Interview: Bonnie McKee
Fri, 13 Sep 2013 15:20:50
Bonnie McKee has written countless hits for other people. However, she steps into her rightful place in the spotlight with her brand new single "American Girl". It's the kind of shimmering pop anthem that's not only instantly memorable, but it's immediately evocative. She tells a story at the heart of the song, and it's one worth hanging on to every word for. This only alludes to what's to come on her upcoming album though, which promises to be a true pop event…
In this exclusive with ARTISTdirect.com editor in chief Rick Florino, Bonnie McKee talks "American Girl" and so much more…
What's the story behind "American Girl"?
I went in to write it for myself. I definitely wanted to get into my own projects after doing all of this stuff for other people. I wanted to tell a story, which is about being a teenager in America and what that was like for me growing up. I really did fall in love in a 7-11 parking lot, and I do feel like I was raised by television. It's very personal to me.
Was it important for you to paint a picture with the song?
On my album, the number one thing is that I get to say what I want to say and stretch myself lyrically. A lot of times, with other artists, I have to simplify. Simple is good for big pop music. When it comes to my own project, I like to pack it full of visuals as much as I can. It's my introduction to the world.
What did you want to say in that introduction?
I'm heavily influenced by eighties pop culture. I thought back to when I was little, early nineties things, watching MTV and MTV Beach House. I thought about my own idols. I pulled a lot from early Madonna and Prince as well as a lot of the imagery I saw in early Billy Idol videos on TV. That's what I drew from. It's all visual, colorful, bright, and eighties-influenced.
What are the big differences between writing for yourself and other people?
When I write for other people, I've been lucky enough to be in the room with the artist whether it's Katy Perry, Ke$ha, Taio Cruz, or Adam Lambert. When I'm writing with someone else, it's like a therapy session. I ask, "What's going on in your life? What are you inspired by? What are you listening to?" I try to get a story out of them and weave it into a pretty little pop song. When I'm writing myself, I get to turn inward and think of what I want to say and who I want to be.
How long does it take to break down the wall with someone you're writing a song for?
It's surprising how quickly it happens. A lot of times, you don't have a lot of time with the artist. Everyone understands when you go into a room to write a song, you've just got to get real. It's a really bonding experience when you write a song with someone. It's almost like you've had a baby together. People tend to open up pretty quickly. I get all kinds of dirt [Laughs].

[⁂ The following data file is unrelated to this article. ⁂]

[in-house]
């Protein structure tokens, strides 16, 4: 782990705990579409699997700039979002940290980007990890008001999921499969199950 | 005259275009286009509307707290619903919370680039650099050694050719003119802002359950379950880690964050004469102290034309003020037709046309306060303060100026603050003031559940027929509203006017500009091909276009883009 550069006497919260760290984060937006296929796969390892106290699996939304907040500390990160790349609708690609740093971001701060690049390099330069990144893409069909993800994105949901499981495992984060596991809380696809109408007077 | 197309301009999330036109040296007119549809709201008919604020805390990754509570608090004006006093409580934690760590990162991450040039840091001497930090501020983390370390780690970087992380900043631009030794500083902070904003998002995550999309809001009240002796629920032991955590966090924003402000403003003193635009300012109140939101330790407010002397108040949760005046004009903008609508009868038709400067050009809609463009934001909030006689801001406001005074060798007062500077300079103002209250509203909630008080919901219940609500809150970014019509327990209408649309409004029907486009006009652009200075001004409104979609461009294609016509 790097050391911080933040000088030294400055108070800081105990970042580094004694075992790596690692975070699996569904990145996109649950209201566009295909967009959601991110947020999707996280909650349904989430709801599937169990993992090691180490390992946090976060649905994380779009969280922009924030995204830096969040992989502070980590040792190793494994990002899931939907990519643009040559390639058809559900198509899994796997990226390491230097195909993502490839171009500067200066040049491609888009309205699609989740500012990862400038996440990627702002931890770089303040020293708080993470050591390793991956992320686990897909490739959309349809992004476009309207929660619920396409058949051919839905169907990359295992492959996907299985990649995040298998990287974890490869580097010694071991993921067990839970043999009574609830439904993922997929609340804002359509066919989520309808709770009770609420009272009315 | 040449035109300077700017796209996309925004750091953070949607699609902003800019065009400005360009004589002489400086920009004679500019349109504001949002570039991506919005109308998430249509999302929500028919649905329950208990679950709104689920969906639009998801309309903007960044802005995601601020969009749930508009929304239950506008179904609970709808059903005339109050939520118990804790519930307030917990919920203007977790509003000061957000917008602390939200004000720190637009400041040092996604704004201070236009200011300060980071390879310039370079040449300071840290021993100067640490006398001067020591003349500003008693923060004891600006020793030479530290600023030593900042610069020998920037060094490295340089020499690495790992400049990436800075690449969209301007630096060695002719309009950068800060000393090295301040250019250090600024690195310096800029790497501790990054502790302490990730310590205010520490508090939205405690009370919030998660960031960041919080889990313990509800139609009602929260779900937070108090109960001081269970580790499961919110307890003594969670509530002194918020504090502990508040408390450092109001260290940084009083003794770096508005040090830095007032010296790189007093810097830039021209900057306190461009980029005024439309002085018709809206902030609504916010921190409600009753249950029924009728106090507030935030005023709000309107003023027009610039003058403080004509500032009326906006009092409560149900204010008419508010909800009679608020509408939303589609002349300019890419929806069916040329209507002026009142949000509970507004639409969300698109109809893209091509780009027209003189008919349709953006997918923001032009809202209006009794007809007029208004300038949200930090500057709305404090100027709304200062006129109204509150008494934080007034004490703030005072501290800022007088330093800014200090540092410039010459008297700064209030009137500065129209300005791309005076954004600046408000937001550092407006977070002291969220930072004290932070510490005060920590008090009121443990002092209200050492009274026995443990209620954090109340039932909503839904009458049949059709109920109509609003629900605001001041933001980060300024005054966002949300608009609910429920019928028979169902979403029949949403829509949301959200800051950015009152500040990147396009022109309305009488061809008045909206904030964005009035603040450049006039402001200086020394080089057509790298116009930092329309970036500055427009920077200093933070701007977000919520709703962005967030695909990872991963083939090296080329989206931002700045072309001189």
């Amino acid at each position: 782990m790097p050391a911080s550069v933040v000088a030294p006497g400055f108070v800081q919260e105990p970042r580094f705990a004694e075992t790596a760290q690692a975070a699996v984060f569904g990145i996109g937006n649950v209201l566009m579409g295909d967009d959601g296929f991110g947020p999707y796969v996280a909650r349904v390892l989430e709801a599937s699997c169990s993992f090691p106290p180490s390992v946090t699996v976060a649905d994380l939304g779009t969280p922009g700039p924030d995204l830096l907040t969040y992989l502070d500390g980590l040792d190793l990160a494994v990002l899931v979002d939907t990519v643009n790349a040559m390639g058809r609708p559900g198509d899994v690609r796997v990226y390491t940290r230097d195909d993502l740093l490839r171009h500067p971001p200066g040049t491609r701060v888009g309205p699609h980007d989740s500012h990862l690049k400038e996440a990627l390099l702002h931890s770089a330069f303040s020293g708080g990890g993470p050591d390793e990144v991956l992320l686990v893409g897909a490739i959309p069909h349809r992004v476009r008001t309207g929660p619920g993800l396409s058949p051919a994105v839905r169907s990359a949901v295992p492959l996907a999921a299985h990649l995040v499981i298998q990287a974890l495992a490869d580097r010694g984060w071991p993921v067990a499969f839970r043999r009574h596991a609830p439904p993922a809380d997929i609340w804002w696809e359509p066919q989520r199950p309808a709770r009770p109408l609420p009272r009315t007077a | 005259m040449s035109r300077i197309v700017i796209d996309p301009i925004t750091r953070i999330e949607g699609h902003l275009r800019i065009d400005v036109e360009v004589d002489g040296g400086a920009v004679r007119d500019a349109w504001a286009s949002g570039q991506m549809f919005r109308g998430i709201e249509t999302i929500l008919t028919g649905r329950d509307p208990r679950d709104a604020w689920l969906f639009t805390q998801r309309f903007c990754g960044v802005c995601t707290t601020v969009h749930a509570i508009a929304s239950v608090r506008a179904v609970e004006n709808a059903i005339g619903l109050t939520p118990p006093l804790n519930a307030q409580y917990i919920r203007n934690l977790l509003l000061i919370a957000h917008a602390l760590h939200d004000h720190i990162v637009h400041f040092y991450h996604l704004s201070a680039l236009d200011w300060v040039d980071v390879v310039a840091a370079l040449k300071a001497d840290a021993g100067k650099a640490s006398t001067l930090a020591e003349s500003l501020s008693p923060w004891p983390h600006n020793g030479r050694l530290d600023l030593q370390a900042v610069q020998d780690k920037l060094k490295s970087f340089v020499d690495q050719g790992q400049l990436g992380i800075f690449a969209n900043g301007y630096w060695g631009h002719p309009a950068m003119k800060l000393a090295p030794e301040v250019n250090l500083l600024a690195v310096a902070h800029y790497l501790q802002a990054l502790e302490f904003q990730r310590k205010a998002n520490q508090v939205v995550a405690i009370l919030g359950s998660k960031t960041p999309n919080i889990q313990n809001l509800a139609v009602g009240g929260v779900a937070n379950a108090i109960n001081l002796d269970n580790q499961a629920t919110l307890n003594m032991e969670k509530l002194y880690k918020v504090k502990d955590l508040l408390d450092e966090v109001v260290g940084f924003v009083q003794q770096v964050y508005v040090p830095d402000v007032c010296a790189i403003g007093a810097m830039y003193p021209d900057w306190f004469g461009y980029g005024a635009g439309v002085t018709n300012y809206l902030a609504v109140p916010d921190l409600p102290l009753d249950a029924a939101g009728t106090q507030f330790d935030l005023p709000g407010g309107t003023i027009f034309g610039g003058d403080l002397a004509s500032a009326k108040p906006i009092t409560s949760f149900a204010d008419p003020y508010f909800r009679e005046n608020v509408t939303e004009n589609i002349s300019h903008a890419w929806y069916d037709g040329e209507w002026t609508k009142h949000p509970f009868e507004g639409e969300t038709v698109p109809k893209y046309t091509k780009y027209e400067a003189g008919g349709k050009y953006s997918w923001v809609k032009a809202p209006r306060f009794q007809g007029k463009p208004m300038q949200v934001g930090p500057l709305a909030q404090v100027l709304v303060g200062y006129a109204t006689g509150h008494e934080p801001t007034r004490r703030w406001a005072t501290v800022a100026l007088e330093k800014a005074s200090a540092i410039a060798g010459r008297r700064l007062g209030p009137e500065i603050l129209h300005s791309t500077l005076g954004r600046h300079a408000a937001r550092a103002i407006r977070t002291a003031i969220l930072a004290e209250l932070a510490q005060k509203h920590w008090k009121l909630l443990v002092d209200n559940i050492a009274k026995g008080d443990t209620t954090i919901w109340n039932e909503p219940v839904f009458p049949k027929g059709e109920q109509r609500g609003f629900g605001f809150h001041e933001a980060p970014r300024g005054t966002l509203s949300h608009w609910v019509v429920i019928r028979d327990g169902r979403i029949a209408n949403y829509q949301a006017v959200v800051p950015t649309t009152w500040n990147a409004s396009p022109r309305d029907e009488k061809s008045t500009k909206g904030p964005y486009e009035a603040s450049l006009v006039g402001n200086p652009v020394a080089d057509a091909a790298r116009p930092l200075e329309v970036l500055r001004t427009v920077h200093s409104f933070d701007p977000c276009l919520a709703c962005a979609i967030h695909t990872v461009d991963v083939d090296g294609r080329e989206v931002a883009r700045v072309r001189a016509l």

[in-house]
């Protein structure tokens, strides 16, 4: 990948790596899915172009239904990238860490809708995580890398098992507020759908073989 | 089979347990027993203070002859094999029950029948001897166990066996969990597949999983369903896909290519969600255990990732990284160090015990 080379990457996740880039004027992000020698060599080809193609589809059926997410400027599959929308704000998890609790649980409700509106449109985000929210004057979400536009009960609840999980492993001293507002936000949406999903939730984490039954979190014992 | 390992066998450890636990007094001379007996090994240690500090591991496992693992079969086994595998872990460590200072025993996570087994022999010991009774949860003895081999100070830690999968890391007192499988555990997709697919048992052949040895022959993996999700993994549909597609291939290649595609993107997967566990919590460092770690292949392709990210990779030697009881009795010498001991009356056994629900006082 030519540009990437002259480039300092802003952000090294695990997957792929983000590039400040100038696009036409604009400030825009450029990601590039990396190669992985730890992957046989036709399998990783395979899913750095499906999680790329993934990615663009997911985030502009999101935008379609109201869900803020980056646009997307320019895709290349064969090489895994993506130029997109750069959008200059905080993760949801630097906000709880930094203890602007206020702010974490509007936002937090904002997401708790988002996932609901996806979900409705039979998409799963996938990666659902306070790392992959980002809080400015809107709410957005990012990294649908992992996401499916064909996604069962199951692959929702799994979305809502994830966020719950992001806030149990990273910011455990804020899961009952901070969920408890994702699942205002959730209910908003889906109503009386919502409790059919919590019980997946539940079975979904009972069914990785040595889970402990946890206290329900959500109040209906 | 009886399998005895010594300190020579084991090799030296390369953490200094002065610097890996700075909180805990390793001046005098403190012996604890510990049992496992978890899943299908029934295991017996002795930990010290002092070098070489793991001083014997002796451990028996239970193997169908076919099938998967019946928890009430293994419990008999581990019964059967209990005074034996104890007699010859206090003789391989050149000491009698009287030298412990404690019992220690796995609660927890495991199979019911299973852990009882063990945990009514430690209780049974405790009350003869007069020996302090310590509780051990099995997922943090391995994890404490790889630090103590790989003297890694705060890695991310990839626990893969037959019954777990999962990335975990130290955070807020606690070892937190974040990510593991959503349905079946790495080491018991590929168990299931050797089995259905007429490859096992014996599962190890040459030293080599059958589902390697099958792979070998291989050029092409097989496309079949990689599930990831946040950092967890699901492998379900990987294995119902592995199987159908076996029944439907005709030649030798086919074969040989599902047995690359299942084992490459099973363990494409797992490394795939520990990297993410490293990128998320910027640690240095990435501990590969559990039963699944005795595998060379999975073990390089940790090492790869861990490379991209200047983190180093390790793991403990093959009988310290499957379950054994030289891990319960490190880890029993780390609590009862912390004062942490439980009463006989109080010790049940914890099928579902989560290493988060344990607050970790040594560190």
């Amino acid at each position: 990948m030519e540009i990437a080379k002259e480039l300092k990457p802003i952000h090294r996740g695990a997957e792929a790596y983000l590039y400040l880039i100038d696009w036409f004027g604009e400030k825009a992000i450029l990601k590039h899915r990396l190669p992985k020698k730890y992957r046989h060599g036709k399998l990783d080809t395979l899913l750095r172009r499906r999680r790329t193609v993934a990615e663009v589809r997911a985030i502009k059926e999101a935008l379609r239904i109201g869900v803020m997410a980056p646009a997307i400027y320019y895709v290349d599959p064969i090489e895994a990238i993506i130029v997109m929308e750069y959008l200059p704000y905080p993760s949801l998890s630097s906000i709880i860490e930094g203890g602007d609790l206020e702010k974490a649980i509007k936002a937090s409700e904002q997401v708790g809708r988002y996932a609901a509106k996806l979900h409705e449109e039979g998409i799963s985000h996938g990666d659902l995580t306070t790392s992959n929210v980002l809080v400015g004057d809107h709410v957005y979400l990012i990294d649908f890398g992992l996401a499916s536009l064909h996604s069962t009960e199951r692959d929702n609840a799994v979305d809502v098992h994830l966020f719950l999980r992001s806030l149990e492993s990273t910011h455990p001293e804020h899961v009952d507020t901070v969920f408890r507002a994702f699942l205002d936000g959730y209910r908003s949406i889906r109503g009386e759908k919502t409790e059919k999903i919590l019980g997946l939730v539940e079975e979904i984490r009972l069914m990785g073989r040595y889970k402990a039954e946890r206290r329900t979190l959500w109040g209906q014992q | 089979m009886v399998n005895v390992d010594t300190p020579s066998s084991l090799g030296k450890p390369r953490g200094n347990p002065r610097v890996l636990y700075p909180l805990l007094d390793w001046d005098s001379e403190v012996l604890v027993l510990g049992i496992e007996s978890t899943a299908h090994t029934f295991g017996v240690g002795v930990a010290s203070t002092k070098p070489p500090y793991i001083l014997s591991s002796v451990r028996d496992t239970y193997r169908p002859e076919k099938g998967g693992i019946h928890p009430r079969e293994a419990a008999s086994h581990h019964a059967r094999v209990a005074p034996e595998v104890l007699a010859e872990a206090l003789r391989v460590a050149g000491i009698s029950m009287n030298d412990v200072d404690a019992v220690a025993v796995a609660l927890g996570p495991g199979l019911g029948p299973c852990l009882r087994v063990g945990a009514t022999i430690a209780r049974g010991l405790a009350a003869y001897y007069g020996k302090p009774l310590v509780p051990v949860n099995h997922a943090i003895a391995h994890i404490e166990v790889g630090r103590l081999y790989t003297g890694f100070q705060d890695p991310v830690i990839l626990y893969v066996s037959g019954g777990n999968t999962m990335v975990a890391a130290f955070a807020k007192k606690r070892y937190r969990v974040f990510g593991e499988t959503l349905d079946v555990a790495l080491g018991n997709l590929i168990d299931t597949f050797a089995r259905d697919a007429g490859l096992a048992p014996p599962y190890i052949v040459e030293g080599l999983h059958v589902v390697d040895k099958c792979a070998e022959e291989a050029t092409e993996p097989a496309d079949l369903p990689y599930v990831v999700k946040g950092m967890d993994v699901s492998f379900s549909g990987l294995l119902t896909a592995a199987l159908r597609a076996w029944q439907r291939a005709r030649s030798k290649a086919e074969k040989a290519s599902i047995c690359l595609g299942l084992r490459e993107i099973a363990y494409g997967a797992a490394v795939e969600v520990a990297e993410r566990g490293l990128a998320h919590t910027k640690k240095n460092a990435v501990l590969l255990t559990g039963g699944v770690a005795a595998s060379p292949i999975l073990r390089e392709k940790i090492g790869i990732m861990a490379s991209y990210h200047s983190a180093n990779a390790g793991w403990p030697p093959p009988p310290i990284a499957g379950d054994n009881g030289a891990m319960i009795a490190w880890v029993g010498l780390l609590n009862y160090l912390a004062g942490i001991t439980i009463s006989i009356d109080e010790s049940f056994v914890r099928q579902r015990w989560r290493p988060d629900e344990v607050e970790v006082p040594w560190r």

How far along on the album are you?
I'm about eighty percent done. I feel like I have a couple more songs in me to write. I'll probably keep writing until the end. I heard a quote from David Bowie. He said, "Albums aren't finished. They're abandoned". I feel that way a little bit. If I were left to my own devices, I'd keep tinkering with it for the next ten years. I'm never finished.
Did you get to try anything you haven't before?
I got to really get weird and be experimental. I don't have to think about radio constantly. As a songwriter, you're always aiming to get the single. For my album, I get to go nuts. It's been fun getting weird.
What artists shaped you?
I was really influenced by early Madonna. Any female pop star these days will say the same thing. Carole King's Tapestry was a big influence for me in my songwriting style. She heavily influenced everything. She was the first songwriter I looked up to. I realized that was another profession you could do. I always just wanted to be an artist. She was big for me. I also loved Fiona Apple. I'm a pop music person overall. Michael Jackson is my all-time favorite. I love Billy Idol. I keep coming back to him. I let that stuff sink in and I want to do a modern day version of that or Blondie.
How do you typically start writing?
I usually start with concepts. I'm always writing concepts down, and I have a book full of them. There are pages and pages of titles. I start with the title. In pop music, there's a producer that has a track. He'll bring it in, and I'll listen to it as I'm looking through my titles. I'll find a title that fits the way the track sounds, marry them together, and weave a concept or story around it. I usually start with the lyrics. Sometimes, the concepts are one word or common phrases.
What's next for you?
I made a video for a song I did called "Sleepwalker". I collaborated with Boys Noize, Oliver, and Corey Enemy. Some of my favorite DJs came together. It's special. I made a whole zombie video. I'm really psyched about it, and we're putting it out Halloween. The video is pretty over-the-top. Underneath it all, the song is about addiction so it's very dark. It's about coming through it and waking up. It's about sleepwalking through life, not feeling anything, and not being present.
Have you heard "American Girl"?